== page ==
One of the Naga legislators who signed the representations said the opposition to a separate Kuki administration did not amount to subscribing to the Meitei position. It was a “misconception” that stemmed from the petition being “drafted by the Meiteis”, said the MLA. “What we meant to say is that a Kuki separate administration should not affect Naga areas,” said the MLA. “That should have been conveyed more clearly, I admit that.”

This explanation was conveyed to the UNC and the NSCN (IM), said the MLA.

In a subsequent statement, the UNC declared that “all the lapses and differences on the matter have been sorted out objectively in the greater interest”.

The plot thickens

But in another twist, a video emerged on August 19 seemingly implicating the NSCN (IM) itself. In the video, a young man, purportedly an NSCN (IM) cadre, is seen to be admitting to supplying weapons to the Prepak, a Meitei insurgent group. In it, he is heard claiming that he was asked by his superior, stationed in the NSCN (IM)’s general headquarters in Hebron, to go to Imphal and hand over assault rifles in exchange for cash.

The NSCN (IM) dismissed the video as a “scripted production”.

A top Naga leader from Manipur with close ties to Hebron, however, said there was likely some truth in the contents of the video, purportedly leaked by the Army. There was, he said, a section among the outfit’s leadership who was sympathetic to the Meiteis.

But the NSCN (IM), as an institution, had not taken a side, he insisted.

“There could be some differences within, but IM is not supporting any one side and it will remain like that till uncle is there,” he said, referring to Muivah, the ageing supremo of the group.

Players galore

However, he was quick to add that there were several Naga armed factions which are not under the control of UNC and IM. “They will do things to suit their interests,” he said.

One such group, the Manipur Naga Revolutionary Front, has been accused of assisting Meitei insurgents in the killing of three Kuki men in a village in a Naga-majority area on August 19.

In a statement condemning the killings, the NSCN (IM) warned the MNRF. “Under no circumstances Nagas want the Meitei-Kuki-Zo violence spilled into Naga areas,” the outfit said.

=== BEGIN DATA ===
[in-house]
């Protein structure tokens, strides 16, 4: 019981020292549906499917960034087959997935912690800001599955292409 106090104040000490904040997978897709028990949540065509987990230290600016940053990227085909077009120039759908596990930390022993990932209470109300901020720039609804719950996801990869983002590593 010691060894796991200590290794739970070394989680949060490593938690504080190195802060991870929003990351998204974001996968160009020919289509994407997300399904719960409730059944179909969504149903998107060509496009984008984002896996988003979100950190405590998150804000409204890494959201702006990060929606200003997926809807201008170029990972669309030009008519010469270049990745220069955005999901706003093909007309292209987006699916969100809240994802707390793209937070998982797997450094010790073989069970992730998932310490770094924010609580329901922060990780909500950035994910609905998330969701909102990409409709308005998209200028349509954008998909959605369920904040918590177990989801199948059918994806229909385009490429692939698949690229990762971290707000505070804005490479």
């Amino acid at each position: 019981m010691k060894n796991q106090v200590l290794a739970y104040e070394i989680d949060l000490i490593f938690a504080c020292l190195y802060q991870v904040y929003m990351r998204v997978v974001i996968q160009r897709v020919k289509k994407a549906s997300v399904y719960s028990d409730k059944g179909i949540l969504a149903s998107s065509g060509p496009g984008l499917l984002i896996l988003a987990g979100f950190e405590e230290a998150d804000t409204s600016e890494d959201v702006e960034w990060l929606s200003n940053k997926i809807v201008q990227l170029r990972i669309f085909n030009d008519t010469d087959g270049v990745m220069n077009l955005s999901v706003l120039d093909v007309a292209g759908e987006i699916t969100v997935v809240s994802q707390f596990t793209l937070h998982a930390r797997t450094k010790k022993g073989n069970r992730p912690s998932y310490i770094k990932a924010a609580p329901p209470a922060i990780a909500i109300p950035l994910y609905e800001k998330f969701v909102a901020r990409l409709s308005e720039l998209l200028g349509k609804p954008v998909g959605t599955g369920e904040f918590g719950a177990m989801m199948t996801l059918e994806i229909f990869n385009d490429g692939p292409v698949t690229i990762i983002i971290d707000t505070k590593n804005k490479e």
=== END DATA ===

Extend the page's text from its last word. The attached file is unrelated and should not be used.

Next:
The MNRF, for its part, has denied the allegation.

Even so, security officials say that Naga groups, not directly aligned to the NSCN (IM), had played a key role in providing safe passage to militants from the Meitei underground groups who have crossed over from Myanmar, where most of them are currently based, to help their community in the civil war. “They cannot possibly cross the border and come to the valley without Naga support,” said an intelligence officer.

Another senior Naga politician from Manipur attributed this support to old alliances. “It is an open secret that some Naga groups like the MNRF are funded, mentored, armed, and groomed by the Meitei UGs,” he said. “That is because they need forests to hide and operate from and there are none in the valley.”

Such arrangements, he said, did not amount to community-level cooperation as these groups barely had any legitimacy in the community.

Of ‘ancestral lands’

But what explains the UNC’s rather hostile statement accusing the Kuki-Zos of distorting history? The UNC, after all, is no fringe group – it is the most influential of Naga civil society groups with close ties to the NSCN (IM).

Naga leaders say it all boiled down to the basics: land.

The separate administration envisioned by Kuki-Zo groups encompassed areas Nagas claim as theirs.

“If they claim ancestral lands, we will not take it lying down,” said the UNC’s general secretary Vareiyo Shatsang.

While there is a fair amount of consensus on the district of Churachandpur being Kuki territory – the Nagas in private say they are willing to concede Kangpokpi too – Chandel and Tengnoupal are hotly contested with both sides claiming them.

“If they want a separate administration with Churachandpur, we are fine with it,” said a Naga MLA. “Kangpokpi is mixed; Tengnoupal and Chandel are fundamentally Naga areas.”

The MLA said the UNC’s stern statement stemmed from concerns that these three districts “are slipping out of our hands” because of the current circumstances.

The statement, he said, was directed as much at the Centre as the Kuki-Zo groups. “We feel that the interlocutor is favouring the Kukis,” he said.

The Centre is currently engaging in negotiations with both the Kukis and Nagas through the same interlocutor.

An understanding

The public belligerence notwithstanding, the Nagas do seem to be willing to negotiate with the Kukis.

“We are not saying they are not there [in the contested districts]...overlapping of territories is everywhere,” said Shatsang. “We have to sit down and understand each other. We don’t want violence anymore.”

Naga leaders also acknowledge that their own aspirations were more in sync with the Kukis. “Nagas may be using a different word, but we also want something separate ultimately,” said Waba of the Working Group for Naga Rights in Manipur. “Isn’t that what talks are going on for? And eventually, as tribals, many issues are common for us – we are the hill people.”

The Naga MLA seemed to concur. He said: “We can have one tribal entity too, independent of the Meities, and after that, we can maybe have a gentleman’s agreement since we are both Christians and tribal.”